HBO Max has pulled the American classic “Gone with the Wind” from its service this week amid protests and riots that have broken out across the U.S. in response to the death of George Floyd. The company later said that the movie would eventually be brought back, but only with a “a discussion of its historical context and a denouncement of those very depictions.”
“Considered a classic of American cinema and winner of eight competitive Academy Awards, including best picture, the 1939 film starring Clark Gable, Vivien Leigh and Hattie McDaniel tells the story of southern belle Scarlett O’Hara and her love affair with Rhett Butler,” The Wall Street Journal reported. “Much of the four-hour film is set on the O’Hara plantation, Tara, and in Atlanta during and after the Civil War.”
HBO Max told The Wall Street Journal in a statement that the film was a “product of its time and depicts some of the ethnic and racial prejudices that have, unfortunately, been commonplace in American society.”
The report noted that the move by HBO Max comes after John Ridley wrote an op-ed in the Los Angeles Times calling for the movie to be pulled off the streaming service. Ridley wrote:
It is a film that, when it is not ignoring the horrors of slavery, pauses only to perpetuate some of the most painful stereotypes of people of color.
It is a film that, as part of the narrative of the “Lost Cause,” romanticizes the Confederacy in a way that continues to give legitimacy to the notion that the secessionist movement was something more, or better, or more noble than what it was — a bloody insurrection to maintain the “right” to own, sell and buy human beings.
The movie had the very best talents in Hollywood at that time working together to sentimentalize a history that never was. And it continues to give cover to those who falsely claim that clinging to the iconography of the plantation era is a matter of “heritage, not hate.”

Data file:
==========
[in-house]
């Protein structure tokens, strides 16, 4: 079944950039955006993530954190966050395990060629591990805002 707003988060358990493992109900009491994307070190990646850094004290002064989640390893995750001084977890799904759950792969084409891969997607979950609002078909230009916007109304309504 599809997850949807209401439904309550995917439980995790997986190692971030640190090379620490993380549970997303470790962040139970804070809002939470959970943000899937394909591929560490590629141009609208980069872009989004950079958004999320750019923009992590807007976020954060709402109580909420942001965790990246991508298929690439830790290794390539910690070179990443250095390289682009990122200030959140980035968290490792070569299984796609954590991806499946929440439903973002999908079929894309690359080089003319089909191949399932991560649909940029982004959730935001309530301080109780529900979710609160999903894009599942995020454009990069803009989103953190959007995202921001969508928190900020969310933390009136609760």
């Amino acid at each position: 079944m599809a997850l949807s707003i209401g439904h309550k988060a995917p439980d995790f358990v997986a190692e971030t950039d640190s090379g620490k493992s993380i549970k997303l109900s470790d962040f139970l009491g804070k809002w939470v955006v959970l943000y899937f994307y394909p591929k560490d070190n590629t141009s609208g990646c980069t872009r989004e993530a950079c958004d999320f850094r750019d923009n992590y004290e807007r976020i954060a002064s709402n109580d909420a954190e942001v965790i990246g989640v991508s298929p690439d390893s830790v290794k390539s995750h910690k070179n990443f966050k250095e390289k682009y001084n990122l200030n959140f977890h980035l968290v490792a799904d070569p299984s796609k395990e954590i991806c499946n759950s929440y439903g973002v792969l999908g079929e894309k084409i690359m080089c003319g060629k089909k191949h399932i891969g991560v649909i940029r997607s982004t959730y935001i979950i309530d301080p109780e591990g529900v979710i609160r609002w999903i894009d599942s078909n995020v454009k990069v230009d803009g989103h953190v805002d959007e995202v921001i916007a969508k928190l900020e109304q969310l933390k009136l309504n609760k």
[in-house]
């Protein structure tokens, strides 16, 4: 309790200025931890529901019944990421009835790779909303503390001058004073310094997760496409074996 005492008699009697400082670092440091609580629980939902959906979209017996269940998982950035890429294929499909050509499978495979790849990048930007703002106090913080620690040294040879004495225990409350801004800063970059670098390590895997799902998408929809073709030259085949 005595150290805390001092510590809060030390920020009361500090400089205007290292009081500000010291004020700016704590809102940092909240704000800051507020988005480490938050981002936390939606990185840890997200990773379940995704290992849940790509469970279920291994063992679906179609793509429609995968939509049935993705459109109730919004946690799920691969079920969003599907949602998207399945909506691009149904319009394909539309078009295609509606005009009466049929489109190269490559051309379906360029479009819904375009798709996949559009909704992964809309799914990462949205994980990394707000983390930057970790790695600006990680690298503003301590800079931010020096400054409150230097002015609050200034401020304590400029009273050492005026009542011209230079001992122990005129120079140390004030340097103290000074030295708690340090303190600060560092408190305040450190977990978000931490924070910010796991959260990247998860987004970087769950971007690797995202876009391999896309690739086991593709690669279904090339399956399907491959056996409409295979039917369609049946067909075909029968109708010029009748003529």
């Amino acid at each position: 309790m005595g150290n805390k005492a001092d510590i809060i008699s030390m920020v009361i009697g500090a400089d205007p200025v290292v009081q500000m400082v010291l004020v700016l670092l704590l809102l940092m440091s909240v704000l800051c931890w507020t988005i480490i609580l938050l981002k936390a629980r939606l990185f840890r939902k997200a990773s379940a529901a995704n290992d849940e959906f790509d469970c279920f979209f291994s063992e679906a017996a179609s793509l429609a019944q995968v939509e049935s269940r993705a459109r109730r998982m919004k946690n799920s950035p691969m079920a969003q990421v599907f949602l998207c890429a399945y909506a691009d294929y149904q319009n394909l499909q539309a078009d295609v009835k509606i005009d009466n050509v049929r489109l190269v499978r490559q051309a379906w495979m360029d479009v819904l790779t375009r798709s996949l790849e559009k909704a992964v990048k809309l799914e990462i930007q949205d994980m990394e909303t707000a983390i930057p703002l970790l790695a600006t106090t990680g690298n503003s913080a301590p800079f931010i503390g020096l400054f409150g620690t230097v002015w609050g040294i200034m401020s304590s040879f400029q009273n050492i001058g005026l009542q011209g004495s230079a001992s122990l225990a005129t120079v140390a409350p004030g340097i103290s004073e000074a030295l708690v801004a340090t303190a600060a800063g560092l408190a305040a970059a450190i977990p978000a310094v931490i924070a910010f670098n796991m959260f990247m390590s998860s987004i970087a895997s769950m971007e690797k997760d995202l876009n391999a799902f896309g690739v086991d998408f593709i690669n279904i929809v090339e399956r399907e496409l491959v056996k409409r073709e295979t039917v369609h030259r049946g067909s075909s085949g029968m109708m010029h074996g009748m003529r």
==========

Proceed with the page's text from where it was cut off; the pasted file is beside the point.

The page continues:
In the movie, Hattie McDaniel plays the role of “Mammy,” a housemaid and former enslaved woman. “McDaniel, who won the Best Supporting Actress Academy Award, was the first African American actress or actor ever to be honored with an Oscar,” History notes.
Online, HBO Max faced widespread backlash over its decision as critics expressed anger over the far-left’s increasing attempts to erase American history.
I dislike boycotts and boycott culture, but at some point you have to draw a line. This is probably the line. Boycott HBO until they come to their senses. The normal people of America need to be heard. https://t.co/07JAuRPi5j
— Noah Pollak (@NoahPollak) June 10, 2020
This is worse than an empty gesture; it's an empty gesture that is costuming itself as real action. Also, rewriting America's deeply flawed cultural history by pretending the parts that shame us can just be deleted is not a path forward. https://t.co/x1fe8FVRTK
— Mark Harris (@MarkHarrisNYC) June 10, 2020
Digital equivalent of book burning… https://t.co/QQ3ylN6ERf
— Tom Fitton (@TomFitton) June 10, 2020
The cultural cleanse continues … https://t.co/ykxLrYT6en
— James Morrow (@pwafork) June 10, 2020
Who knows how far this might go? https://t.co/rFkwFBAQVg
— Byron York (@ByronYork) June 10, 2020
Watch out, Blazing Saddles. You're next. https://t.co/LnypGU3JMS
— Joseph A. Wulfsohn (@JosephWulfsohn) June 10, 2020
After The Wall Street Journal published its initial report, HBO Max released a statement, which the The Wall Street Journal later added, saying that the movie would eventually come back but that it would only return with “a discussion of its historical context and a denouncement of those very depictions.”
— TVMoJoe (@TVMoJoe) June 10, 2020
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